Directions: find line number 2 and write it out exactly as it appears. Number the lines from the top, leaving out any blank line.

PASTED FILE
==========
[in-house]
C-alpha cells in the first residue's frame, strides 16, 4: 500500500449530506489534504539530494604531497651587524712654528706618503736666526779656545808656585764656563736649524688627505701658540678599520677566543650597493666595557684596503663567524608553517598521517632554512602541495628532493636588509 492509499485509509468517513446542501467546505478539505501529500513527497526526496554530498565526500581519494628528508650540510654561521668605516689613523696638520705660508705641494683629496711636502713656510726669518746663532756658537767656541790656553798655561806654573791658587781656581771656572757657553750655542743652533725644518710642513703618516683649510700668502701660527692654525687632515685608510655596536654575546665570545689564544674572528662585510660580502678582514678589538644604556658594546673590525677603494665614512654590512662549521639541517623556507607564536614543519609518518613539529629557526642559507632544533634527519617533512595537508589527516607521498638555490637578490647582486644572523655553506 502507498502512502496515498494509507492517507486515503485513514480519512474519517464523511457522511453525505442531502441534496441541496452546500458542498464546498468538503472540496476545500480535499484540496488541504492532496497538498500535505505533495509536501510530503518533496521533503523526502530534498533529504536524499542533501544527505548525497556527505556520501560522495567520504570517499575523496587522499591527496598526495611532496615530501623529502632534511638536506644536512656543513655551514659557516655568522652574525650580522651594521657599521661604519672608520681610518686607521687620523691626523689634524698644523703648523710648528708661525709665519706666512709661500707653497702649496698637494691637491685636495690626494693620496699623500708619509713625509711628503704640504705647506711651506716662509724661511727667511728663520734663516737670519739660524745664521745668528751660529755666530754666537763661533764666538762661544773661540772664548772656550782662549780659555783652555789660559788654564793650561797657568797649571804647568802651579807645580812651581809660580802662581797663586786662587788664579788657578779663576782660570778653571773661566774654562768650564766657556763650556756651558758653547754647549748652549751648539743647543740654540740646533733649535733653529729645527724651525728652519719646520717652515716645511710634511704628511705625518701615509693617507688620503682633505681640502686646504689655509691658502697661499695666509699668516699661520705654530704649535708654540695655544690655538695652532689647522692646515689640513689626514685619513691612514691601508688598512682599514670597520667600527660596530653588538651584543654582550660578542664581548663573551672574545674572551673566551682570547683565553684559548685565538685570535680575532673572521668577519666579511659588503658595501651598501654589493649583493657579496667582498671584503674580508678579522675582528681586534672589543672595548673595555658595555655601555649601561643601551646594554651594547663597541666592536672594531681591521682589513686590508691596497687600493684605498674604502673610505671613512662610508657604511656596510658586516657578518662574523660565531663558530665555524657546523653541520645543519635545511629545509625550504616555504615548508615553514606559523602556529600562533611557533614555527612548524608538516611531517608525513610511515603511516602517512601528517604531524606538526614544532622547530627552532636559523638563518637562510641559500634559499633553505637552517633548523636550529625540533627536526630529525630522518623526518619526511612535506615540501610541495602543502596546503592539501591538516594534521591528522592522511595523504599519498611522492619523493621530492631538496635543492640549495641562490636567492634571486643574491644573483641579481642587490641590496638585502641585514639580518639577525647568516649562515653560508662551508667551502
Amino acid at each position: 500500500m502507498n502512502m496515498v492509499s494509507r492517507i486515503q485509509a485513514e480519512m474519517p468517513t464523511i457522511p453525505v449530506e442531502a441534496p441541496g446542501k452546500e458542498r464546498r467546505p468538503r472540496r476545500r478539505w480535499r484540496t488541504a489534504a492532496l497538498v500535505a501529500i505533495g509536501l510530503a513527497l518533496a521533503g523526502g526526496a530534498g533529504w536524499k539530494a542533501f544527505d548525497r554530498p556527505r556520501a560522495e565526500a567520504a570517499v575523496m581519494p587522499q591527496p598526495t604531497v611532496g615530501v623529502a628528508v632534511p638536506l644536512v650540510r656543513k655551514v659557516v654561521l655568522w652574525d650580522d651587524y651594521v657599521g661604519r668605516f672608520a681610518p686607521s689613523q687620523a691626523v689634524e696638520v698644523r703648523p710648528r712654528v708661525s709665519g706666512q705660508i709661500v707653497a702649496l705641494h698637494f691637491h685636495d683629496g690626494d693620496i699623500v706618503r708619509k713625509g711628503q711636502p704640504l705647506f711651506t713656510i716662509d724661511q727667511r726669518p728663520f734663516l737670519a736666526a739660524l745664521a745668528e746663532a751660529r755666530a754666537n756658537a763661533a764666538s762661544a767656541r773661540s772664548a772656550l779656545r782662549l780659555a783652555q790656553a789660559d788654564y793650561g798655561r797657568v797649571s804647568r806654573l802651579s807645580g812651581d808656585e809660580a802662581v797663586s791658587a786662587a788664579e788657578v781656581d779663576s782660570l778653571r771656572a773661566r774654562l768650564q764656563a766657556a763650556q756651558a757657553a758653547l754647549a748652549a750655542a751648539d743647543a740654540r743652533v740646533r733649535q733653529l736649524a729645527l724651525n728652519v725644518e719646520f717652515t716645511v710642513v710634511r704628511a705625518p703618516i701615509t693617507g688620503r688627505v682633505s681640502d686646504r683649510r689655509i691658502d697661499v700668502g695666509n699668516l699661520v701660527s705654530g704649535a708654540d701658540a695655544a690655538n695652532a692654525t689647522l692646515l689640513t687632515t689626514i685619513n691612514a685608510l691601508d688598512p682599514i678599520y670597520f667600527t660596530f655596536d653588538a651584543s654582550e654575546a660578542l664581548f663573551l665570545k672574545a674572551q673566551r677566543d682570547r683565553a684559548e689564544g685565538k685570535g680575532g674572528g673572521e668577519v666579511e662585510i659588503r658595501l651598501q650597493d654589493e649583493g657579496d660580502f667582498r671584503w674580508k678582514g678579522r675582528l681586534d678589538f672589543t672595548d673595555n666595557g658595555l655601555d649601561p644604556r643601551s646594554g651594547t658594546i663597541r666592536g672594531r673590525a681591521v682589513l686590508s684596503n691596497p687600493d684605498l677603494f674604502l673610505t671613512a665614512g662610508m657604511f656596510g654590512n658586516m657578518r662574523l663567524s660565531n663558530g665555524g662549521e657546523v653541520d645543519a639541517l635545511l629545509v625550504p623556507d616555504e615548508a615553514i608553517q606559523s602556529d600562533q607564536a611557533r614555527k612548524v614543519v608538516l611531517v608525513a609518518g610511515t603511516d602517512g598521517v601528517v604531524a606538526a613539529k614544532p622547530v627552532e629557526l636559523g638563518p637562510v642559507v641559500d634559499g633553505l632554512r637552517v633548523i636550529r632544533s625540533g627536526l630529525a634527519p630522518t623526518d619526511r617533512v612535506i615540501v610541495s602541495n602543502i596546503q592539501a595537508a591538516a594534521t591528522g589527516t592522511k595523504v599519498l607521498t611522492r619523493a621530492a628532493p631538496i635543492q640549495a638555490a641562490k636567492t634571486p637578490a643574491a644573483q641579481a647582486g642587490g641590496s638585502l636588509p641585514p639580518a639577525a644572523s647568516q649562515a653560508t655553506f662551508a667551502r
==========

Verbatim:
C-alpha cells in the first residue's frame, strides 16, 4: 500500500449530506489534504539530494604531497651587524712654528706618503736666526779656545808656585764656563736649524688627505701658540678599520677566543650597493666595557684596503663567524608553517598521517632554512602541495628532493636588509 492509499485509509468517513446542501467546505478539505501529500513527497526526496554530498565526500581519494628528508650540510654561521668605516689613523696638520705660508705641494683629496711636502713656510726669518746663532756658537767656541790656553798655561806654573791658587781656581771656572757657553750655542743652533725644518710642513703618516683649510700668502701660527692654525687632515685608510655596536654575546665570545689564544674572528662585510660580502678582514678589538644604556658594546673590525677603494665614512654590512662549521639541517623556507607564536614543519609518518613539529629557526642559507632544533634527519617533512595537508589527516607521498638555490637578490647582486644572523655553506 502507498502512502496515498494509507492517507486515503485513514480519512474519517464523511457522511453525505442531502441534496441541496452546500458542498464546498468538503472540496476545500480535499484540496488541504492532496497538498500535505505533495509536501510530503518533496521533503523526502530534498533529504536524499542533501544527505548525497556527505556520501560522495567520504570517499575523496587522499591527496598526495611532496615530501623529502632534511638536506644536512656543513655551514659557516655568522652574525650580522651594521657599521661604519672608520681610518686607521687620523691626523689634524698644523703648523710648528708661525709665519706666512709661500707653497702649496698637494691637491685636495690626494693620496699623500708619509713625509711628503704640504705647506711651506716662509724661511727667511728663520734663516737670519739660524745664521745668528751660529755666530754666537763661533764666538762661544773661540772664548772656550782662549780659555783652555789660559788654564793650561797657568797649571804647568802651579807645580812651581809660580802662581797663586786662587788664579788657578779663576782660570778653571773661566774654562768650564766657556763650556756651558758653547754647549748652549751648539743647543740654540740646533733649535733653529729645527724651525728652519719646520717652515716645511710634511704628511705625518701615509693617507688620503682633505681640502686646504689655509691658502697661499695666509699668516699661520705654530704649535708654540695655544690655538695652532689647522692646515689640513689626514685619513691612514691601508688598512682599514670597520667600527660596530653588538651584543654582550660578542664581548663573551672574545674572551673566551682570547683565553684559548685565538685570535680575532673572521668577519666579511659588503658595501651598501654589493649583493657579496667582498671584503674580508678579522675582528681586534672589543672595548673595555658595555655601555649601561643601551646594554651594547663597541666592536672594531681591521682589513686590508691596497687600493684605498674604502673610505671613512662610508657604511656596510658586516657578518662574523660565531663558530665555524657546523653541520645543519635545511629545509625550504616555504615548508615553514606559523602556529600562533611557533614555527612548524608538516611531517608525513610511515603511516602517512601528517604531524606538526614544532622547530627552532636559523638563518637562510641559500634559499633553505637552517633548523636550529625540533627536526630529525630522518623526518619526511612535506615540501610541495602543502596546503592539501591538516594534521591528522592522511595523504599519498611522492619523493621530492631538496635543492640549495641562490636567492634571486643574491644573483641579481642587490641590496638585502641585514639580518639577525647568516649562515653560508662551508667551502